Fat – A Misunderstood IngredientPosted by Alexa Clark on Friday, February 20th, 2009
Tags for this Article: Coupe Space, fat, foie-gras, ingredient, Jennifer McLagan, tasting club
Fat, it’s a misunderstood and much-maligned part of a cook’s arsenal. Without it pastry would be paste, roasted potatoes might as well be boiled, even chicken soup wouldn’t have its famed magical properties. And croissant? Well, croissant simply wouldn’t be. It’s not possible to create those flaky, tender, miracles of goodness without butter and butter is fat. And fat is good.
I was lucky enough to snag a couple of tickets to a Fat Tasting lead by Jennifer McLagan, author of Bones and the newly released Fat: An Appreciation of a Misunderstood Ingredient, with Recipes in which she discusses the benefits of culinary fats, dispels some of the myths and includes some tasty treats. The tasting was the first of the 2009 Tasting Club events at Coupe Space.
Accompanied by Stephen Alexander (Cumbrae’s), and Martin Malivoire (Malivoire Wine Company), Jennifer led us though a tasting of fats using Cumbrae’s naturally-raised meats, Jennifer’s recipes from Foie Gras Butter to Crackling Brittle all accompanied by a selection of Martin Malivoire’s certified-organic wines (Malivoire Wine Company).
The first plate was a selection of butters, fat and charcuterie. This was the most interesting plate of the evening as we tasted fat, on its own in multiple forms as if it were cheese. The plate included a farmhouse butter from Forfar Dairy in the Ottawa Valley; an Échiré butter from the Loire Valley in France; a pork fat infused with rosemary and a Foie Gras Butter. The butters were fragrant and delicate, vastly different than the foil-wrapped blocks which are readily available.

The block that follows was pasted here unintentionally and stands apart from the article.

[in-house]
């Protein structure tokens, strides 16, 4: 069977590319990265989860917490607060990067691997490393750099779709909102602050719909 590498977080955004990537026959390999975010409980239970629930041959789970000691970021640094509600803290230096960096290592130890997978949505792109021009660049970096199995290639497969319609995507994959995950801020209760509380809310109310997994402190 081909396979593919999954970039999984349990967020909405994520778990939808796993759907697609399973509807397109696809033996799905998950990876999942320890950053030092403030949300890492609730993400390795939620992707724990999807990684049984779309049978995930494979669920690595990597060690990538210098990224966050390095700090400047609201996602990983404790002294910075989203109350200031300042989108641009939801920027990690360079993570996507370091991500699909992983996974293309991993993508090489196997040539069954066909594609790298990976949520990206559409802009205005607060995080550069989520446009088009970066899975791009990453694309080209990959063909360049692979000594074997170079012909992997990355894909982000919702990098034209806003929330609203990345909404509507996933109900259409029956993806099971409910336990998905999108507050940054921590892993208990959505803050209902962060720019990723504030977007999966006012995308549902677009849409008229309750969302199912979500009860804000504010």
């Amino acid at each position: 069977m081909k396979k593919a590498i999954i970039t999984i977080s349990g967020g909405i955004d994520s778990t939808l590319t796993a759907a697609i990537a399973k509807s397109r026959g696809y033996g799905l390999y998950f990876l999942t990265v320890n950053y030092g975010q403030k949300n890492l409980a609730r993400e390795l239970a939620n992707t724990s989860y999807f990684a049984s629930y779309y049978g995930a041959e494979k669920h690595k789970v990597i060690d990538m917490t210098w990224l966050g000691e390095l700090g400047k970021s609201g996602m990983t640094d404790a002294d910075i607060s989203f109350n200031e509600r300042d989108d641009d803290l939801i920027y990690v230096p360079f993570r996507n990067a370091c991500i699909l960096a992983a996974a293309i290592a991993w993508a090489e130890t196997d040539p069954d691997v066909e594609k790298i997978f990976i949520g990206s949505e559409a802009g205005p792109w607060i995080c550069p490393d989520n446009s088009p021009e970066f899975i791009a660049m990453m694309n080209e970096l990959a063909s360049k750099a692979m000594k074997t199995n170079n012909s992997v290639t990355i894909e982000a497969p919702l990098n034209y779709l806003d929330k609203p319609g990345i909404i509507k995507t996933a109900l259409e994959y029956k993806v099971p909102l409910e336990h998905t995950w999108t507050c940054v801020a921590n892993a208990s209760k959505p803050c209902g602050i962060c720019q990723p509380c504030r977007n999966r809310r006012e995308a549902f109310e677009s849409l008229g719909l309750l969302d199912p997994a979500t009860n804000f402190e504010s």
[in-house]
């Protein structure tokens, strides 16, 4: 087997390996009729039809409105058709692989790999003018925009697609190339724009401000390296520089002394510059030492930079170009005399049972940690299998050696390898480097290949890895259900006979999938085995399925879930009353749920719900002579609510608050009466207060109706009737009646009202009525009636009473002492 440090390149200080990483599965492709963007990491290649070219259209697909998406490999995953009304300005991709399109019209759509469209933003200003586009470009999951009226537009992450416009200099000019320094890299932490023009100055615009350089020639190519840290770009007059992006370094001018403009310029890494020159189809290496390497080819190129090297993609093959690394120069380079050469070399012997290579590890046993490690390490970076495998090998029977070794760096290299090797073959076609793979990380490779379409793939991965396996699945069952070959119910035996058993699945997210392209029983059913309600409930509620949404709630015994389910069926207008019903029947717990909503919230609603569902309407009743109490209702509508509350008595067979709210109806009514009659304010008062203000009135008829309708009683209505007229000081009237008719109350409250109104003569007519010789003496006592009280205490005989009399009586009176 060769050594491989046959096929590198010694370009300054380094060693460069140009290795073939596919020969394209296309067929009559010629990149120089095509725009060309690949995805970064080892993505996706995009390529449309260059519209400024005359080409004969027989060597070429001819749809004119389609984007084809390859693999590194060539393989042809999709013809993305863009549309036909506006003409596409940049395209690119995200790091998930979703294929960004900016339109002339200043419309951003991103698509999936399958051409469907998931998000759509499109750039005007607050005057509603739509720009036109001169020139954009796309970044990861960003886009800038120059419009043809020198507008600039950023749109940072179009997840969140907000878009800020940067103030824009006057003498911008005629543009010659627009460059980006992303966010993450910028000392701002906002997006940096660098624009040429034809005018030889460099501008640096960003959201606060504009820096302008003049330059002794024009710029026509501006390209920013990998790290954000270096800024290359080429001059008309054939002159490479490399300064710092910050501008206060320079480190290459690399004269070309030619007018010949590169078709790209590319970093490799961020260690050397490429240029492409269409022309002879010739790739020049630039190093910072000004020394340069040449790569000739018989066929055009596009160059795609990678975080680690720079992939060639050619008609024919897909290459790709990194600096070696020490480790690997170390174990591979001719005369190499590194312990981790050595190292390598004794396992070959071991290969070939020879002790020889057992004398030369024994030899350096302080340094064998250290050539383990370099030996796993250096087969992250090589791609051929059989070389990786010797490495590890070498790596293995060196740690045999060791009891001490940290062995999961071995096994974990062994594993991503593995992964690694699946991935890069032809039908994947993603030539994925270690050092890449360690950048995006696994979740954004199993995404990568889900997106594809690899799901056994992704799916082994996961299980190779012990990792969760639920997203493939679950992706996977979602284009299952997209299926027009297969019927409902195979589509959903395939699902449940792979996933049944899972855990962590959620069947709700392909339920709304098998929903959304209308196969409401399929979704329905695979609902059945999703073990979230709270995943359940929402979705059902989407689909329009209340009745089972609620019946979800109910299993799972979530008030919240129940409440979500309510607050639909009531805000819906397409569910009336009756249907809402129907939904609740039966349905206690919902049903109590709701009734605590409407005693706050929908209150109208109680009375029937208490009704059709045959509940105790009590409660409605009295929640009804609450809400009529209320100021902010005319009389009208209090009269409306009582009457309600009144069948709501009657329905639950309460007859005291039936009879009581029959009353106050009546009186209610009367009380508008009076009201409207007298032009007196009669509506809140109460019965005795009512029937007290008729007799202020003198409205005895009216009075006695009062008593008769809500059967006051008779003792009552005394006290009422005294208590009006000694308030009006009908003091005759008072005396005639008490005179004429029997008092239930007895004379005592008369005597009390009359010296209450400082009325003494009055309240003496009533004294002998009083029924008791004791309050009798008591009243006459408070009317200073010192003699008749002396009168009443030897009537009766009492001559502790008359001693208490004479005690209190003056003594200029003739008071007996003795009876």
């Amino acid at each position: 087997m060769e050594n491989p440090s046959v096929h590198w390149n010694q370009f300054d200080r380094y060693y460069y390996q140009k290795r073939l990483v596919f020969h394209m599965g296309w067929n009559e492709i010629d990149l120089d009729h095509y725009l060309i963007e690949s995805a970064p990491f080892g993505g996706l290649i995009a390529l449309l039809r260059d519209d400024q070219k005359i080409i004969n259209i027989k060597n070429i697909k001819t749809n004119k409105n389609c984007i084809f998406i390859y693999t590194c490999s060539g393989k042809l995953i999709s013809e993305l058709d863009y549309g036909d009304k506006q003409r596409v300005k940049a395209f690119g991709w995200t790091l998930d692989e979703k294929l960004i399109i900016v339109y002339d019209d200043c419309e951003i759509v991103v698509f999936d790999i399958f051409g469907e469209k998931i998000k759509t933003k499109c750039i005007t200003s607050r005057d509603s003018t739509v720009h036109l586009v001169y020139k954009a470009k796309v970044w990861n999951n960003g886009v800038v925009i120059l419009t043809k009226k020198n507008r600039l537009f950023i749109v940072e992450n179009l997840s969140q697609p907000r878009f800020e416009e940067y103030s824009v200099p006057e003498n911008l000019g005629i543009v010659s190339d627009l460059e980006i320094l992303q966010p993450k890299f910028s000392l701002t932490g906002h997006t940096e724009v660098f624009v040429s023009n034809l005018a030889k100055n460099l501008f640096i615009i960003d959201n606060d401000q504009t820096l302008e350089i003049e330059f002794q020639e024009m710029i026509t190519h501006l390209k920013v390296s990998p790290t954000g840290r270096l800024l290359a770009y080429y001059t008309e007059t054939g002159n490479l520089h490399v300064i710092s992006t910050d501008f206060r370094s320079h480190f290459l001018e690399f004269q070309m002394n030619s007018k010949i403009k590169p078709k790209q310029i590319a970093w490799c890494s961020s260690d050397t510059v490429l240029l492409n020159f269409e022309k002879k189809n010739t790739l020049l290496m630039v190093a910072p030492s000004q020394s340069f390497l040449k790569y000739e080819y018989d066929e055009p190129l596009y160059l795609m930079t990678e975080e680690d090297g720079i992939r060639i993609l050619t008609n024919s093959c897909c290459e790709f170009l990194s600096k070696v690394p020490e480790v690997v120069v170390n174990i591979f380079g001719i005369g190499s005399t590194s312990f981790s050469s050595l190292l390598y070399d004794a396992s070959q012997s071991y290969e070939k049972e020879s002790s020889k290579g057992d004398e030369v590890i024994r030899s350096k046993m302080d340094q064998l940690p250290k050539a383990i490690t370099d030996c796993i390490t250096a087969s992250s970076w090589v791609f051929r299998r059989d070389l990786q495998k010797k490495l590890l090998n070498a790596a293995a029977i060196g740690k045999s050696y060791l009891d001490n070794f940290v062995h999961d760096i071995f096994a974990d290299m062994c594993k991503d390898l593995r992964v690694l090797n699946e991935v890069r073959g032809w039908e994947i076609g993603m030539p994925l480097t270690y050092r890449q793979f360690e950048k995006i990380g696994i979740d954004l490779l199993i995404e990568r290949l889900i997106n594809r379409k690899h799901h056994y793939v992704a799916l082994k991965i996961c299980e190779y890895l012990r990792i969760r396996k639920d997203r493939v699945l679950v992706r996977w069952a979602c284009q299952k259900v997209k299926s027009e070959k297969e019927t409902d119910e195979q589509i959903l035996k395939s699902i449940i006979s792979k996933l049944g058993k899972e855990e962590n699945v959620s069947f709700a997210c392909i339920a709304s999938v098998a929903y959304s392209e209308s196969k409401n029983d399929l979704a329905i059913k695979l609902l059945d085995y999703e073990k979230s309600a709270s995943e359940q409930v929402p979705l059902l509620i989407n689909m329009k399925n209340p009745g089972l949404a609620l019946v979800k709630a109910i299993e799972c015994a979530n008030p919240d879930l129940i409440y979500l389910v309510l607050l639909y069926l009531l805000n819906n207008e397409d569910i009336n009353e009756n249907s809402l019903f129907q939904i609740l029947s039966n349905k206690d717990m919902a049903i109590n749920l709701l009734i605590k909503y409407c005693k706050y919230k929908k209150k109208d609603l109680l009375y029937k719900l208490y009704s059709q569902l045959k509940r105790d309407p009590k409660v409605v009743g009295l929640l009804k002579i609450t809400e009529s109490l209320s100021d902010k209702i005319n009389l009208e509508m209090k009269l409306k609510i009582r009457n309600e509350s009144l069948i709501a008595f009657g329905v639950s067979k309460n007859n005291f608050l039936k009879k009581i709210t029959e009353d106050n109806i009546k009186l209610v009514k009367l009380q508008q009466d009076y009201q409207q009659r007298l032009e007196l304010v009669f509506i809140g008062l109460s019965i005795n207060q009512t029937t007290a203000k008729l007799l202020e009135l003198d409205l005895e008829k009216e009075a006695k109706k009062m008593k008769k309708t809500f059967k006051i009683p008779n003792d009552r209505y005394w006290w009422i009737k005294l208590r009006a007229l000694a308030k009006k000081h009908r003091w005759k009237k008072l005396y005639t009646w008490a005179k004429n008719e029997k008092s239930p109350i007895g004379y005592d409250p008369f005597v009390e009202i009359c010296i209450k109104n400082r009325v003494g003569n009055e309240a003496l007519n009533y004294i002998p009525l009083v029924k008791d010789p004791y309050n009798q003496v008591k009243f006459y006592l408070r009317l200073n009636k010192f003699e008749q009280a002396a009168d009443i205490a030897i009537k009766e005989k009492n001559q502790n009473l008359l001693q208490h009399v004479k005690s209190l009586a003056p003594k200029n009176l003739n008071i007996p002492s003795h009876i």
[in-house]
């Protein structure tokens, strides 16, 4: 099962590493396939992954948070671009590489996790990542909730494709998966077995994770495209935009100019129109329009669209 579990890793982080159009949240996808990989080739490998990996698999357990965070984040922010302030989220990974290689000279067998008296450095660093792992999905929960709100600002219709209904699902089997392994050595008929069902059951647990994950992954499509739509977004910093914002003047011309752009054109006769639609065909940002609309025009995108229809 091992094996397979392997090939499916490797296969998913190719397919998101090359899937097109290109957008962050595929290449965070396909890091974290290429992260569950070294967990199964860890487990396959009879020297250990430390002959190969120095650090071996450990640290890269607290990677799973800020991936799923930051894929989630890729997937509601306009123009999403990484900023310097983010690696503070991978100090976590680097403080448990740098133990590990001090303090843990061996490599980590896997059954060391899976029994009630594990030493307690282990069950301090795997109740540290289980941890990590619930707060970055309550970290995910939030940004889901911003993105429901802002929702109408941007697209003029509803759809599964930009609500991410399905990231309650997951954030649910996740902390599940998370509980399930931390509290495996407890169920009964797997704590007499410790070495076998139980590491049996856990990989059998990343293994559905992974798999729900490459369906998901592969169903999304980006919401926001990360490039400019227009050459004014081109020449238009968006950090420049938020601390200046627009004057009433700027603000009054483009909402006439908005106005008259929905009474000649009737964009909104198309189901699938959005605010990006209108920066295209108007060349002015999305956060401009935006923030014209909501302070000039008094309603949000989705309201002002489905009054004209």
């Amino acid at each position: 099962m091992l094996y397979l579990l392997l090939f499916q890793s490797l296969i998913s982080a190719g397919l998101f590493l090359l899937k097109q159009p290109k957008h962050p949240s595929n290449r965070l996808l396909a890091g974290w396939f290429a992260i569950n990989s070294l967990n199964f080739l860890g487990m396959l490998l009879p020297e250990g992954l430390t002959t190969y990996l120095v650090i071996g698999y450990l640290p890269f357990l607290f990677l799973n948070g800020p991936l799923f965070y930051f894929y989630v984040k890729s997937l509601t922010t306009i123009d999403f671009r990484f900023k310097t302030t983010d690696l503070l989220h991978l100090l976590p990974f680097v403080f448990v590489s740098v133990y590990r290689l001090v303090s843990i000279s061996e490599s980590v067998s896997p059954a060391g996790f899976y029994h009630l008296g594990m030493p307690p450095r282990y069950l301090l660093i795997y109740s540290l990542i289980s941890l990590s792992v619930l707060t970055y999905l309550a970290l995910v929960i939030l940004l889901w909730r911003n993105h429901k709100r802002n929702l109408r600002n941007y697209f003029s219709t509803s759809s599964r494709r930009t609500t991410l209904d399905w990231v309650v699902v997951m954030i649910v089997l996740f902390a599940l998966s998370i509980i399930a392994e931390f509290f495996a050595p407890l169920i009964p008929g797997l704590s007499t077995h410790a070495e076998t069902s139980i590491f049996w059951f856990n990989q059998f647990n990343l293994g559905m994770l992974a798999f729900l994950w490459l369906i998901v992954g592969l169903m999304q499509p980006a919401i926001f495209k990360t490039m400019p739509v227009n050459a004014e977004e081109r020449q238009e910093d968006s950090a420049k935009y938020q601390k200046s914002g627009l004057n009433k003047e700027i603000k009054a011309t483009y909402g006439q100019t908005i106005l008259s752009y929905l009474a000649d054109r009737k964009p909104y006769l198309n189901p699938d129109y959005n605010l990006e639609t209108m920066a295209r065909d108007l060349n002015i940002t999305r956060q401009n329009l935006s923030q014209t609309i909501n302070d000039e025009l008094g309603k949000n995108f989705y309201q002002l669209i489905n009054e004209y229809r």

The second plate of the evening had a slow-roasted pork belly with rosemary and braised fennel, alongside a brisket braised in red wine.
Finally a dessert plate with a tender suet scone and a brittle with pork crackling. I’m not a huge fan of brittle but it did carry that salty sweetness to a new level. The suet biscuit was more a scone than a traditional biscuit, tender and sweet, served with apricot preserve and pear. [Crackling Brittle Recipe]
Of all the flavours and textures of the evening, the Foie Gras Butter was, by far, the most delightful and surprising thing I tasted. Complex, flavourful but not overpowering. It seems perfectly reasonable but I’d never thought of using foie ends to whip up this amazingly rich and flavourful spread. [Foie Gras Butter Recipe].
If this tasting was any indication of what is inside the book, I’m looking forward to spending some long hours reading, rendering and reproducing the recipes Jennifer has created in Fat.